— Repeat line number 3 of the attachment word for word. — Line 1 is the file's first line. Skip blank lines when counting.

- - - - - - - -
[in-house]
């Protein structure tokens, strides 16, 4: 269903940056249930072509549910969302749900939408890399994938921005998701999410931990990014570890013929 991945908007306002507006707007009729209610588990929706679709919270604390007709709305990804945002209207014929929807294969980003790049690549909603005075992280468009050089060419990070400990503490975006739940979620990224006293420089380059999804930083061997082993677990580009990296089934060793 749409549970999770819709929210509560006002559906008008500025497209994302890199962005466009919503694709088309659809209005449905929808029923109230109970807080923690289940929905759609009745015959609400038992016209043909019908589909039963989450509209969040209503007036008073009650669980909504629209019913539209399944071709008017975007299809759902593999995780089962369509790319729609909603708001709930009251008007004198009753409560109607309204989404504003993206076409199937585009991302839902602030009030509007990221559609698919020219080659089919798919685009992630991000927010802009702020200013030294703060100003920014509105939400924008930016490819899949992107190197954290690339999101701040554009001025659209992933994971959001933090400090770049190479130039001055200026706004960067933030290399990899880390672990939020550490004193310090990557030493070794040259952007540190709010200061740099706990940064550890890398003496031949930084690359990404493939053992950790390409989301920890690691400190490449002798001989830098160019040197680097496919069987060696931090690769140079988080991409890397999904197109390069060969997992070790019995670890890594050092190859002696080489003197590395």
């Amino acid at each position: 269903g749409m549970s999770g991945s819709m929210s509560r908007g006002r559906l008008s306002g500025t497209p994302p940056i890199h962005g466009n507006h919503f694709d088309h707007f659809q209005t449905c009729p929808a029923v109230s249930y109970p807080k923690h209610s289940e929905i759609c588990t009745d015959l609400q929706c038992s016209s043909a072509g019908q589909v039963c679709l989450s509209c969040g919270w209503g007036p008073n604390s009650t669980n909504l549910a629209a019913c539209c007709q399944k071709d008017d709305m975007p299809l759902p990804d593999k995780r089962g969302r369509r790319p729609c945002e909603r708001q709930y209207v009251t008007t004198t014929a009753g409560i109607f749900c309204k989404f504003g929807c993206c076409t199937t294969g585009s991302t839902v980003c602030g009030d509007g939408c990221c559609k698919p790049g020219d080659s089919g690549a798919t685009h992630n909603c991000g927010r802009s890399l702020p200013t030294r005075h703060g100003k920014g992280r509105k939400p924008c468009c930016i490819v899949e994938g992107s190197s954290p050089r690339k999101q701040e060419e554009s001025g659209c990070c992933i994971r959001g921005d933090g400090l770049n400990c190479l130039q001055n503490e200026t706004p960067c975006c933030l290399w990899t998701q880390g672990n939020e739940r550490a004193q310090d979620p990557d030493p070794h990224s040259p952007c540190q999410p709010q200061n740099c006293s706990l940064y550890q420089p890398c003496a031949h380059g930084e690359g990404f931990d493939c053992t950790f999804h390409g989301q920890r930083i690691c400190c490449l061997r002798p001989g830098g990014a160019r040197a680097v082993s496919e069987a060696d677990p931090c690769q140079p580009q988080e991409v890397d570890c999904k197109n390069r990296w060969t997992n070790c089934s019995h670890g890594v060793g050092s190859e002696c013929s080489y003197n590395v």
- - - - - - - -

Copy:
């Amino acid at each position: 269903g749409m549970s999770g991945s819709m929210s509560r908007g006002r559906l008008s306002g500025t497209p994302p940056i890199h962005g466009n507006h919503f694709d088309h707007f659809q209005t449905c009729p929808a029923v109230s249930y109970p807080k923690h209610s289940e929905i759609c588990t009745d015959l609400q929706c038992s016209s043909a072509g019908q589909v039963c679709l989450s509209c969040g919270w209503g007036p008073n604390s009650t669980n909504l549910a629209a019913c539209c007709q399944k071709d008017d709305m975007p299809l759902p990804d593999k995780r089962g969302r369509r790319p729609c945002e909603r708001q709930y209207v009251t008007t004198t014929a009753g409560i109607f749900c309204k989404f504003g929807c993206c076409t199937t294969g585009s991302t839902v980003c602030g009030d509007g939408c990221c559609k698919p790049g020219d080659s089919g690549a798919t685009h992630n909603c991000g927010r802009s890399l702020p200013t030294r005075h703060g100003k920014g992280r509105k939400p924008c468009c930016i490819v899949e994938g992107s190197s954290p050089r690339k999101q701040e060419e554009s001025g659209c990070c992933i994971r959001g921005d933090g400090l770049n400990c190479l130039q001055n503490e200026t706004p960067c975006c933030l290399w990899t998701q880390g672990n939020e739940r550490a004193q310090d979620p990557d030493p070794h990224s040259p952007c540190q999410p709010q200061n740099c006293s706990l940064y550890q420089p890398c003496a031949h380059g930084e690359g990404f931990d493939c053992t950790f999804h390409g989301q920890r930083i690691c400190c490449l061997r002798p001989g830098g990014a160019r040197a680097v082993s496919e069987a060696d677990p931090c690769q140079p580009q988080e991409v890397d570890c999904k197109n390069r990296w060969t997992n070790c089934s019995h670890g890594v060793g050092s190859e002696c013929s080489y003197n590395v």